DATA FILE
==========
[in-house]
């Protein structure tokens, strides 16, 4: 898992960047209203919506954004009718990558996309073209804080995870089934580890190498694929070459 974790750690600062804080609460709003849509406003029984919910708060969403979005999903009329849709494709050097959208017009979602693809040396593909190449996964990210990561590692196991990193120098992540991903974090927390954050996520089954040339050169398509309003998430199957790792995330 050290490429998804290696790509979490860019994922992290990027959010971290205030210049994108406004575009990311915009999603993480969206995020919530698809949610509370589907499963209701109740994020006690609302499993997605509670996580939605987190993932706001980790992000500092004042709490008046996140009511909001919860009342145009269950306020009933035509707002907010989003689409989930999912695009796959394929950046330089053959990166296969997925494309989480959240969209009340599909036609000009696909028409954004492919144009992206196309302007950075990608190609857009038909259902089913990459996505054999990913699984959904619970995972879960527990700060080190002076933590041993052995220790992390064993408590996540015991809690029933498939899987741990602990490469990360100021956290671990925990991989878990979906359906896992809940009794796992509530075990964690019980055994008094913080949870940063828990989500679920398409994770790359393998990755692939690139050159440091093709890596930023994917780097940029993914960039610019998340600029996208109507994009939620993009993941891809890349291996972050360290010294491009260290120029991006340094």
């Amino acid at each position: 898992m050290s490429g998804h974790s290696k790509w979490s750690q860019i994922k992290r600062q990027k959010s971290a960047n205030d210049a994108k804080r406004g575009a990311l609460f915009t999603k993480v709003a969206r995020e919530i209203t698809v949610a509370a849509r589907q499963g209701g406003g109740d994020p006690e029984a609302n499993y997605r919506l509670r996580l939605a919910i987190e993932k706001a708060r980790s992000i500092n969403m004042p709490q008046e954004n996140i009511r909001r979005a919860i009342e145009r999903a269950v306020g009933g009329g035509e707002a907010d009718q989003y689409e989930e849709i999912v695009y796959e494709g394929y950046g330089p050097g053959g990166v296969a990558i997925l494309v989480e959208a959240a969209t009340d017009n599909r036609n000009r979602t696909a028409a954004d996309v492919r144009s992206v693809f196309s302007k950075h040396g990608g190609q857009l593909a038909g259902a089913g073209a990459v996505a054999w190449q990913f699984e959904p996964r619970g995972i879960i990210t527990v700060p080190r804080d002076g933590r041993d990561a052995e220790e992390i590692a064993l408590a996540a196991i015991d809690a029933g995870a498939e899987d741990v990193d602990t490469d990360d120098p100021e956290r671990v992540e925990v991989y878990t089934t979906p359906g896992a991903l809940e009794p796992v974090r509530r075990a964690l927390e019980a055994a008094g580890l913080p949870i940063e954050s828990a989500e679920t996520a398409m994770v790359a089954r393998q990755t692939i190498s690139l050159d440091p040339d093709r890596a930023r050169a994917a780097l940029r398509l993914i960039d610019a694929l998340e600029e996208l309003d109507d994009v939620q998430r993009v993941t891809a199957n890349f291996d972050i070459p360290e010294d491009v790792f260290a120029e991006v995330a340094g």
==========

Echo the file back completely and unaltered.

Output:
[in-house]
């Protein structure tokens, strides 16, 4: 898992960047209203919506954004009718990558996309073209804080995870089934580890190498694929070459 974790750690600062804080609460709003849509406003029984919910708060969403979005999903009329849709494709050097959208017009979602693809040396593909190449996964990210990561590692196991990193120098992540991903974090927390954050996520089954040339050169398509309003998430199957790792995330 050290490429998804290696790509979490860019994922992290990027959010971290205030210049994108406004575009990311915009999603993480969206995020919530698809949610509370589907499963209701109740994020006690609302499993997605509670996580939605987190993932706001980790992000500092004042709490008046996140009511909001919860009342145009269950306020009933035509707002907010989003689409989930999912695009796959394929950046330089053959990166296969997925494309989480959240969209009340599909036609000009696909028409954004492919144009992206196309302007950075990608190609857009038909259902089913990459996505054999990913699984959904619970995972879960527990700060080190002076933590041993052995220790992390064993408590996540015991809690029933498939899987741990602990490469990360100021956290671990925990991989878990979906359906896992809940009794796992509530075990964690019980055994008094913080949870940063828990989500679920398409994770790359393998990755692939690139050159440091093709890596930023994917780097940029993914960039610019998340600029996208109507994009939620993009993941891809890349291996972050360290010294491009260290120029991006340094």
């Amino acid at each position: 898992m050290s490429g998804h974790s290696k790509w979490s750690q860019i994922k992290r600062q990027k959010s971290a960047n205030d210049a994108k804080r406004g575009a990311l609460f915009t999603k993480v709003a969206r995020e919530i209203t698809v949610a509370a849509r589907q499963g209701g406003g109740d994020p006690e029984a609302n499993y997605r919506l509670r996580l939605a919910i987190e993932k706001a708060r980790s992000i500092n969403m004042p709490q008046e954004n996140i009511r909001r979005a919860i009342e145009r999903a269950v306020g009933g009329g035509e707002a907010d009718q989003y689409e989930e849709i999912v695009y796959e494709g394929y950046g330089p050097g053959g990166v296969a990558i997925l494309v989480e959208a959240a969209t009340d017009n599909r036609n000009r979602t696909a028409a954004d996309v492919r144009s992206v693809f196309s302007k950075h040396g990608g190609q857009l593909a038909g259902a089913g073209a990459v996505a054999w190449q990913f699984e959904p996964r619970g995972i879960i990210t527990v700060p080190r804080d002076g933590r041993d990561a052995e220790e992390i590692a064993l408590a996540a196991i015991d809690a029933g995870a498939e899987d741990v990193d602990t490469d990360d120098p100021e956290r671990v992540e925990v991989y878990t089934t979906p359906g896992a991903l809940e009794p796992v974090r509530r075990a964690l927390e019980a055994a008094g580890l913080p949870i940063e954050s828990a989500e679920t996520a398409m994770v790359a089954r393998q990755t692939i190498s690139l050159d440091p040339d093709r890596a930023r050169a994917a780097l940029r398509l993914i960039d610019a694929l998340e600029e996208l309003d109507d994009v939620q998430r993009v993941t891809a199957n890349f291996d972050i070459p360290e010294d491009v790792f260290a120029e991006v995330a340094g």